The aberrations at the light collecting surface on the photoconductor in each one of the above experimental examples I, II, III and IV are shown in the FIGS. 4 through 7. In the figures (a), scanning angle is shown by horizontal axis and degree of distortion by vertical axis. In the figures (b), scanning angle is shown by horizontal axis and degree of curvature by vertical axis. A dotted line shows curvature of the field by a luminous flux in the deflection plane and a solid line shows curvature of the field by a luminous flux in the vertical plane relative to the deflection plane. In the figures (c), the scanning angle is shown by horizontal axis and the degree of distortion on the scanning line is shown by vertical axis in order to show positional shift of the scanning line, that is, a curve on the scanning line, in the direction perpendicular to the deflection plane.
The FIG. 9 shows an example of a printer which is provided with the light beam scanning optical system described above.
Substantially at the central portion of the main body of the printer, a photoconductive drum 30 is rotatably disposed in the direction of arrow f, and around the photoconductor, there are provided a charger 31, a magnetic type developing unit 32, a transfer charger 33, a blade type cleaning device 34 for cleaning the remaining toner and an eraser lamp 35 for erasing the remaining charge. The fundamental construction of the optical system is illustrated in the FIG. 1, and the same reference numerals are used. A luminous flux is radiated from optical path members 36 onto the photoconductive drum 30 which is disposed just behind the charger 31. Description on the operation of image forming apparatus and image forming procedures is omitted since it is known well.
Sheets of paper P are accommodated in an automatic paper feed cassette 40 which is removably disposed at the lower portion of the main body of the printer. A sheet of paper placed uppermost in the cassette is sent out one by one with the rotation of a paper feed roller 41 and is reversed at a path 42. The paper is then forwarded to the position between the photoconductive drum 30 and the transfer charger 33 at a predetermined timing by a pair of timing rollers 43, and a toner image is transferred thereon. Thereafter, fixing procedure is conducted on the paper P by a fixing unit 44, and the paper is finally discharged onto a tray 48 disposed on the upper portion of the main body of the printer through a pair of transport rollers 45, transport path 46 and a pair of discharge rollers 47.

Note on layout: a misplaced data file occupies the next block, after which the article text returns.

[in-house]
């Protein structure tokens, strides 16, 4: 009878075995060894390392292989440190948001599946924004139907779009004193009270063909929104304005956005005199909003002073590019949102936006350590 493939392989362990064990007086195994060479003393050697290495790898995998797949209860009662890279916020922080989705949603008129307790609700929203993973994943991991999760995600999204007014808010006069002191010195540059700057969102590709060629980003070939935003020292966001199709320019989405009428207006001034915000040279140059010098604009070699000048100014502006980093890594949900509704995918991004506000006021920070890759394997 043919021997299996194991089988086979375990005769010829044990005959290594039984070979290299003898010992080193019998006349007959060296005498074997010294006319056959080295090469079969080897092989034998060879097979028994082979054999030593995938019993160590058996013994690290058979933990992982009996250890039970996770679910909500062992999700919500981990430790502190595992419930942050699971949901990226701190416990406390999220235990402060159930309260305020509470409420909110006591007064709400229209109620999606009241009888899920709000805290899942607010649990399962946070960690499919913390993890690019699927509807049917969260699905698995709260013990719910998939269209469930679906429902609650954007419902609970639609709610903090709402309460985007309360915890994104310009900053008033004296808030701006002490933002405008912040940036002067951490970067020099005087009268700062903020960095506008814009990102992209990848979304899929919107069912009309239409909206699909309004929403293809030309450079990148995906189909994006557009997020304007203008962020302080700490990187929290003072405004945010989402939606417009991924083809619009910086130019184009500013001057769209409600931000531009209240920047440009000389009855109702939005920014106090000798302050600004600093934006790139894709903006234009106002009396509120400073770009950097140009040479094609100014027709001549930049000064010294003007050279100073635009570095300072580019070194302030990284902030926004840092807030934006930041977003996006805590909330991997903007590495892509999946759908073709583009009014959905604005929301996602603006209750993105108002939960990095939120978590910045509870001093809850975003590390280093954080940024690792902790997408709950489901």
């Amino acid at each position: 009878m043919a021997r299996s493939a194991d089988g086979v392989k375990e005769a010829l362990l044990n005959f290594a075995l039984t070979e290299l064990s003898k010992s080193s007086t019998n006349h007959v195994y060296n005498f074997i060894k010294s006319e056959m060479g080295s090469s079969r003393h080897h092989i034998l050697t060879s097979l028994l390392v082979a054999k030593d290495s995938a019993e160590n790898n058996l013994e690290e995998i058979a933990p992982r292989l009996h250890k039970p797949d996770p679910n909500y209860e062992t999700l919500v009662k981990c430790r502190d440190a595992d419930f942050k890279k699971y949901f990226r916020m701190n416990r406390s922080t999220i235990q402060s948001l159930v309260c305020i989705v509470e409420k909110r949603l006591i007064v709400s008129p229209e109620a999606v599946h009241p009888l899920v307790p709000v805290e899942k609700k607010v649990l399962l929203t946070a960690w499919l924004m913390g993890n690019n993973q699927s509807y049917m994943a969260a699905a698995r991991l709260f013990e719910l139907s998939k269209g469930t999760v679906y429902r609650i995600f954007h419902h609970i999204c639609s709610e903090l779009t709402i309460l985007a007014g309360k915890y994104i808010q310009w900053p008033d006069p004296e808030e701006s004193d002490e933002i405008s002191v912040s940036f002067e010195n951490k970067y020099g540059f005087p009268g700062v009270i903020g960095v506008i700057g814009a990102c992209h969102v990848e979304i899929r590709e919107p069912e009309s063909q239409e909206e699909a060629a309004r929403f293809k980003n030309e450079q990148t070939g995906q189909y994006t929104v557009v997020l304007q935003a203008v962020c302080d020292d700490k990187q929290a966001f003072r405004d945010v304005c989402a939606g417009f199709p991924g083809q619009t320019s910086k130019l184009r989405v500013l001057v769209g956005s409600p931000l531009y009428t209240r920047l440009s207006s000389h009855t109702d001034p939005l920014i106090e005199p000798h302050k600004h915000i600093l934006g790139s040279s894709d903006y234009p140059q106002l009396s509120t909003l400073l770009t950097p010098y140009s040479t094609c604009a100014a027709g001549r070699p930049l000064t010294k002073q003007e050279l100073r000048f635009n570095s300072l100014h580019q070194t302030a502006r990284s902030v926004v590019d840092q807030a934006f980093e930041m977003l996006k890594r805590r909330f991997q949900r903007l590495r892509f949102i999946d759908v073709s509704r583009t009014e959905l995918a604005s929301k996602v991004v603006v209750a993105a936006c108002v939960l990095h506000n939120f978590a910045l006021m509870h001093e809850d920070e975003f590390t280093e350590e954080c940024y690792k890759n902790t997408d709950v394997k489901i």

The light beam scanning optical system related to the present invention is not limited to the embodiment described above, and various changes and modifications within the scope of the principles may be employed.
For instance, the polygon mirror 10 utilized in the embodiment as a deflection device may be replaced with various other means if it is capable of scanning a luminous flux at an equiangular velocity on a plane. Besides the semiconductor laser, other laser emitting means or a spot light source may be utilized as a light source.